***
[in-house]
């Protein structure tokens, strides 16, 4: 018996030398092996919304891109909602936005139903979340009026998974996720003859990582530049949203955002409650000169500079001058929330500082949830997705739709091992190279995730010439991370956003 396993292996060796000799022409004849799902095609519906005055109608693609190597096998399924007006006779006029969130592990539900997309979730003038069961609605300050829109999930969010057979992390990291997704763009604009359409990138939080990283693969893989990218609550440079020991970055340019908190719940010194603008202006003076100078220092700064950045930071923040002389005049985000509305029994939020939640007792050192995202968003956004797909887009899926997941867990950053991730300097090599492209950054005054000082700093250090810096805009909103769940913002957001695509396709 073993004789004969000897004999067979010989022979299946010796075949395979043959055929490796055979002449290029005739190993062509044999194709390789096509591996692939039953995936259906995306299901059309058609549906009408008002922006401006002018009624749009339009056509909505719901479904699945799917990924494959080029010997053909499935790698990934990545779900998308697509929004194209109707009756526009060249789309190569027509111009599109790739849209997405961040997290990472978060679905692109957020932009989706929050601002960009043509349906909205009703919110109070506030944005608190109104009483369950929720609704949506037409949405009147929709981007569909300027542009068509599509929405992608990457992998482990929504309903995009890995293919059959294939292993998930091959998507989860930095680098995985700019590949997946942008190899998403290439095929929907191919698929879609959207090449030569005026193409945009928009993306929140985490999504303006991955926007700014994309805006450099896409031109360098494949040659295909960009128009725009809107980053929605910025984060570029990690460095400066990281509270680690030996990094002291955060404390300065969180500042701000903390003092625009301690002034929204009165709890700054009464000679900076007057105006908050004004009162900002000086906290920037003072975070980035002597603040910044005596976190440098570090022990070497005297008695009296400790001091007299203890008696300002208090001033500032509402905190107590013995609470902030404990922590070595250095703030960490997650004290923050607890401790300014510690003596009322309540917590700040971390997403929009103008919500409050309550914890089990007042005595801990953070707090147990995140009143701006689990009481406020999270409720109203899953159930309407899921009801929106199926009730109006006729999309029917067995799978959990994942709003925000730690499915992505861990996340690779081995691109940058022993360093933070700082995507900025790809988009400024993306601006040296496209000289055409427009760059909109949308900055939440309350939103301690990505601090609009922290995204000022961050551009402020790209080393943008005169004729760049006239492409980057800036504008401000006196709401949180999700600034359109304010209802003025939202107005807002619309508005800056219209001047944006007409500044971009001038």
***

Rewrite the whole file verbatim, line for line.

[in-house]
């Protein structure tokens, strides 16, 4: 018996030398092996919304891109909602936005139903979340009026998974996720003859990582530049949203955002409650000169500079001058929330500082949830997705739709091992190279995730010439991370956003 396993292996060796000799022409004849799902095609519906005055109608693609190597096998399924007006006779006029969130592990539900997309979730003038069961609605300050829109999930969010057979992390990291997704763009604009359409990138939080990283693969893989990218609550440079020991970055340019908190719940010194603008202006003076100078220092700064950045930071923040002389005049985000509305029994939020939640007792050192995202968003956004797909887009899926997941867990950053991730300097090599492209950054005054000082700093250090810096805009909103769940913002957001695509396709 073993004789004969000897004999067979010989022979299946010796075949395979043959055929490796055979002449290029005739190993062509044999194709390789096509591996692939039953995936259906995306299901059309058609549906009408008002922006401006002018009624749009339009056509909505719901479904699945799917990924494959080029010997053909499935790698990934990545779900998308697509929004194209109707009756526009060249789309190569027509111009599109790739849209997405961040997290990472978060679905692109957020932009989706929050601002960009043509349906909205009703919110109070506030944005608190109104009483369950929720609704949506037409949405009147929709981007569909300027542009068509599509929405992608990457992998482990929504309903995009890995293919059959294939292993998930091959998507989860930095680098995985700019590949997946942008190899998403290439095929929907191919698929879609959207090449030569005026193409945009928009993306929140985490999504303006991955926007700014994309805006450099896409031109360098494949040659295909960009128009725009809107980053929605910025984060570029990690460095400066990281509270680690030996990094002291955060404390300065969180500042701000903390003092625009301690002034929204009165709890700054009464000679900076007057105006908050004004009162900002000086906290920037003072975070980035002597603040910044005596976190440098570090022990070497005297008695009296400790001091007299203890008696300002208090001033500032509402905190107590013995609470902030404990922590070595250095703030960490997650004290923050607890401790300014510690003596009322309540917590700040971390997403929009103008919500409050309550914890089990007042005595801990953070707090147990995140009143701006689990009481406020999270409720109203899953159930309407899921009801929106199926009730109006006729999309029917067995799978959990994942709003925000730690499915992505861990996340690779081995691109940058022993360093933070700082995507900025790809988009400024993306601006040296496209000289055409427009760059909109949308900055939440309350939103301690990505601090609009922290995204000022961050551009402020790209080393943008005169004729760049006239492409980057800036504008401000006196709401949180999700600034359109304010209802003025939202107005807002619309508005800056219209001047944006007409500044971009001038």